Almost four years after the devastation of Hurricane Irene, Schoharie County has finally secured federal approval to rebuild and relocate our Public Safety Facility outside of the flood zone and to put the long-shuttered jail back into operation.
It wasn't easy.
Fighting county appeals and pleas to relocate the facility to higher ground, the Federal Emergency Management Agency cited regulatory statutes and past decisions in their refusals, while we had a simple, rock-solid truth that could not be disputed: the question isn't if we will face another major flood event, but when?
And when that major flood event comes rolling down the Schoharie Creek again, do we really want to risk our law enforcement apparatus being knocked out of the game, again? As well as worry about the housing and safety of dozens, if not hundreds of potential prisoners that might be in jail at that time?
Common sense aside, we also had state law on our side: New York State prohibits the expenditure of its funds to the rebuilding of emergency buildings inside of a existing flood zone. Furthermore, when properties within a flood zone are subject to FEMA buyouts, those properties are permanently barred from future construction.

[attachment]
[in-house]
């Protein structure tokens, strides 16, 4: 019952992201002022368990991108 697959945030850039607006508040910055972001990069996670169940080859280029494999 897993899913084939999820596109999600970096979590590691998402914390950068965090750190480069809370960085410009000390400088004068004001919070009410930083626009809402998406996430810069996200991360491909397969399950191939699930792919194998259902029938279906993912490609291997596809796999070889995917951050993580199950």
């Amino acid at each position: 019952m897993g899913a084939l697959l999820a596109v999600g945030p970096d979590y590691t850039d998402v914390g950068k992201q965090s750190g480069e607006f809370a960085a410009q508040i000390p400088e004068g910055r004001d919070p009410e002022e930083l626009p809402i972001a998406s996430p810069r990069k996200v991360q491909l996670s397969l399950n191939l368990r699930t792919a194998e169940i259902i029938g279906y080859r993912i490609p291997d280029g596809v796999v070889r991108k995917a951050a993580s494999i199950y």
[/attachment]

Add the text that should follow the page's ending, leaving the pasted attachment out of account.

Why wouldn't the federal emergency agency apply those same standards to the primary hub of law enforcement in an entire county?
We don't have an answer for that, but we do have a lot of praise to offer for those federal, state, and county officials who fought so hard for us in this lengthy fight.
Regardless of party or proximity to Schoharie County, U.S. Senators Charles Schumer and Kirsten Gillibrand, U.S. Congressman Chris Gibson, New York State Senator Jim Seward, and New York State Assemblyman Pete Lopez pulled their collective political clout together to fight for Schoharie County.
However, special praise must be given to Schoharie County Flood Recovery Coordinator Bill Cherry, who in addition to his elected role as Treasurer, has spent countless hours fighting for his county's behalf not only in butting heads with FEMA, but with rallying the entire federal and state delegations behind our position.
Cherry, with the support of the Schoharie County Board of Supervisors and consultant Ron Simmons, as Senator Schumer said in a press release issued last week, "have all worked on this tirelessly since the day the building flooded four years ago," and are the reason why we are finally seeing the light at the end of this tunnel.